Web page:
5 Alternatives to Evernote: Are You Ready to Switch?

It’s time to take your notes to the next level

Image created by Jonathan Wylie

Let’s face it. Evernote is not what it used to be. For many people, that’s a good thing, but for others, it has become bloated, busy, and more complex than it needs to be.

Thankfully, there are plenty of Evernote alternatives. So, if you are looking for a cross-platform note-taking tool that lets you organize and share your notes, here are five apps you should look at.

1. Microsoft OneNote

OneNote is a free, powerful note-taking app from Microsoft. It’s been around since 2002, and it gets regular updates to hone it into one of the most effective cross-platform note-taking apps around.

One of the biggest benefits of OneNote is its integration with the rest of Microsoft’s Office suite. However, it’s available as a free, standalone app. No features are locked behind a paywall, and no subscriptions are required. All you need is a Microsoft account.

OneNote also offers robust note-taking features, including the ability to embed multimedia and capture notes with a digital ink. It also has a web clipper that can go toe to toe with Evernote.

Learn more: onenote.com

Source: Microsoft

2. Standard Notes

Standard Notes is a free, open-source note-taking app that prioritizes privacy and security. Standard Notes encrypts all of your notes so that only you can access them.

The app also offers a simple, minimalist interface that makes it easy to keep track of your notes and organize them in folders. It’s versatile too because it lets you create notes as simple text, rich text, spreadsheets, checklists, markdown, passwords and more.

If you’re looking for an affordable, private alternative to Evernote, Standard Notes is worth checking out. Free and paid plans are available, but sadly no web clipper.

Learn more: standardnotes.com

Source: Standard Notes

3. Joplin

Joplin is another open-source note-taking app that offers a simple, clean interface and robust note-taking features.

Joplin is completely free to use, although there is a small charge for Joplin Cloud, which will sync your notes between all of your devices using the app’s built-in sync feature.

Joplin supports a variety of note formats, including plain text, Markdown, and more. Images, videos, PDFs, and audio files are also supported, as is the ability to create mathematical expressions.

Joplin uses end-to-end encryption to secure your notes, and has a web clipper for Firefox, Chrome, and Edge browsers.

Learn more: joplinapp.org

[youtube https://www.youtube.com/watch?v=bsjc-6lNcWg?feature=oembed]

4. Obsidian

Obsidian is a note-taking app for Mac, Windows, and Linux that is designed for people who are looking for a more powerful note-taking experience.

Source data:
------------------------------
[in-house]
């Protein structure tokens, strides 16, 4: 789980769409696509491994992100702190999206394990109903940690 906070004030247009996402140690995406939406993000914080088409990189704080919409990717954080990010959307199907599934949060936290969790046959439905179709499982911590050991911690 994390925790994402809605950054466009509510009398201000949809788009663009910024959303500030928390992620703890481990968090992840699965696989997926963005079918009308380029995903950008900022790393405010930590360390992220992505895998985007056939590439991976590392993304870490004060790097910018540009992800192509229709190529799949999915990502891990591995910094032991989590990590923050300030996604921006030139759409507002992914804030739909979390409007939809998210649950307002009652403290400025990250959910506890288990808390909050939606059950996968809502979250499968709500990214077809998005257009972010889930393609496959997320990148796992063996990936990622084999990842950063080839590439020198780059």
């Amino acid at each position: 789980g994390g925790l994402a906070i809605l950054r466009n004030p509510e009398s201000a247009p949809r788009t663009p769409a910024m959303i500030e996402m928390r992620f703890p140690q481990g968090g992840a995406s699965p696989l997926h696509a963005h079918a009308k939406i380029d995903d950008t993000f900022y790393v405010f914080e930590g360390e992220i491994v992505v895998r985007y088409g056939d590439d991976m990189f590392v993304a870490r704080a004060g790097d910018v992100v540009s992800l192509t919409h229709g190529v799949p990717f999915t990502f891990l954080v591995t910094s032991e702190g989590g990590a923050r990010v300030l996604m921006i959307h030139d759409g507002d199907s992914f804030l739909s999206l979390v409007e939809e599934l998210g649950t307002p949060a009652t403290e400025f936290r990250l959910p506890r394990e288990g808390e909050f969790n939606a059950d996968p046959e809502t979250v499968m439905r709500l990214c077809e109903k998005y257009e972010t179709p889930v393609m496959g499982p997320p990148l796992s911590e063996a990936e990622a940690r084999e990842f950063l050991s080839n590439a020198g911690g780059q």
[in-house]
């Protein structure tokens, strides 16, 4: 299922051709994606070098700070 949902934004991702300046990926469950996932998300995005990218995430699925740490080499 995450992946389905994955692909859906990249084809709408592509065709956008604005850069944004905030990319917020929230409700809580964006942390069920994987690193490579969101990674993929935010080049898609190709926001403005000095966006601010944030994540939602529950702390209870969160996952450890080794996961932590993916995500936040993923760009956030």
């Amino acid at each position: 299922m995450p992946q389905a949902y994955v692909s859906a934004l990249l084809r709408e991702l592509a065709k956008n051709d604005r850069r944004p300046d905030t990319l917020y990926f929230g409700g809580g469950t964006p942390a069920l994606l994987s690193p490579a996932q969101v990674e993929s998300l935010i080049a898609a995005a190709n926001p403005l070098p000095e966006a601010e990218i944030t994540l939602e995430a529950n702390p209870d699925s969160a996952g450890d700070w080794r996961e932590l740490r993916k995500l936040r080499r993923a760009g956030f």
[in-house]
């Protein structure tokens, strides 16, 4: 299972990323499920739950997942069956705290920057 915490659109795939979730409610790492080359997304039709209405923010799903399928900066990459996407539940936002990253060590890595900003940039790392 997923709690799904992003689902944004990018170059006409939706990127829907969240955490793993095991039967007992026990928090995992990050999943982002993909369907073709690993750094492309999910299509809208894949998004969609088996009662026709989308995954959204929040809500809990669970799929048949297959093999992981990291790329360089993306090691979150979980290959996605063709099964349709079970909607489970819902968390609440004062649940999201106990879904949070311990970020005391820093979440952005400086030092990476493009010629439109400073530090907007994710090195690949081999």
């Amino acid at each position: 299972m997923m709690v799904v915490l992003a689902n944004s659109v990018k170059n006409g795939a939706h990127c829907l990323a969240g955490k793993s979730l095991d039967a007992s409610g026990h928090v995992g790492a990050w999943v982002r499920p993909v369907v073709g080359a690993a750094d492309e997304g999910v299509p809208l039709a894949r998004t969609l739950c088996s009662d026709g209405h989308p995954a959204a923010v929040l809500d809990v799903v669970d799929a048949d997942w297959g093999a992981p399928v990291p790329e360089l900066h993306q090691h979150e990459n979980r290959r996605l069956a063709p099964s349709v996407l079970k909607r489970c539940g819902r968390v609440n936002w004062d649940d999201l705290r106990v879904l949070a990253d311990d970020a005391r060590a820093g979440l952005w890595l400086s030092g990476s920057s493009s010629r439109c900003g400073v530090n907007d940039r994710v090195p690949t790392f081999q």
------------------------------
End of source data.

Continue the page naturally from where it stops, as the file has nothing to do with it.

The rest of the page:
Obsidian uses a graph-based approach to note-taking that allows you to easily connect related notes and create a web of interconnected thoughts. The app is perfect for people who are looking for a more structured way to take notes and organize their thoughts.

Obsidian has a passionate fan base and its community has created extensions to make it even more useful. There are over 800 plugins that do everything from adding emoji or interactive maps to overlaying a full text to speech model.

With Obsidian, you don’t have to worry about cloud services shutting down because all your notes are stored locally as plain text files. It also works completely offline. No internet is required but, like Joplin, an encrypted sync service is available if you need it.

Learn more: obsidian.md

Source: Obsidian

5. Google Keep

Keep is a free note-taking app from Google that is another popular Evernote alternative.

If you feel the need for a more minimal feature-set, then Google Keep is for you. It’s designed to be quick and easy to use, with a simple interface that makes it easy to capture notes, create to-do lists, and keep track of reminders.

If you live in a Google world, this app makes a lot of sense. The app is fully integrated with other Google apps, including Gmail, Docs and Google Calendar, so you can easily access your notes and lists from anywhere.

It’s customizable, has a great search tool, and is always in sync with the rest of your devices. Google Keep is also completely free to use. It has a great web clipper and has a few unique features like the ability to extract text from an image.

Learn more: google.com/keep

[youtube https://www.youtube.com/watch?v=2IO8tQmTbRs?feature=oembed]

Bonus Pick: Craft Docs

Craft Docs is a fantastic note-taking app that is fast, clean, and modern. Few apps are capable of making your notes look this good with so little effort, thanks to its intuitive card-based approach.

Craft supports blocks, tables, Markdown, subpages, cards and bidirectional linking. It also has a template gallery that is packed full of useful frameworks you can use to help organize your notes.

Source: Craft Docs

Craft has apps for iPhone, iPad, Mac, Windows & Web. However, the Windows app doesn’t quite reach the heights of the native Apple apps, at least for now. It’s missing some features and functionality, but Craft hope to add that in the coming months.

The free plan has everything you need to get started, and if you need more, the Personal Pro Plan (free for teachers and students!) starts at $5 a month.

Learn more: craft.do


Still here? Great! I’m glad you made it to the end. If you enjoyed this article, here are some ways to show your appreciation:

Leave a Reply

Your email address will not be published. Required fields are marked *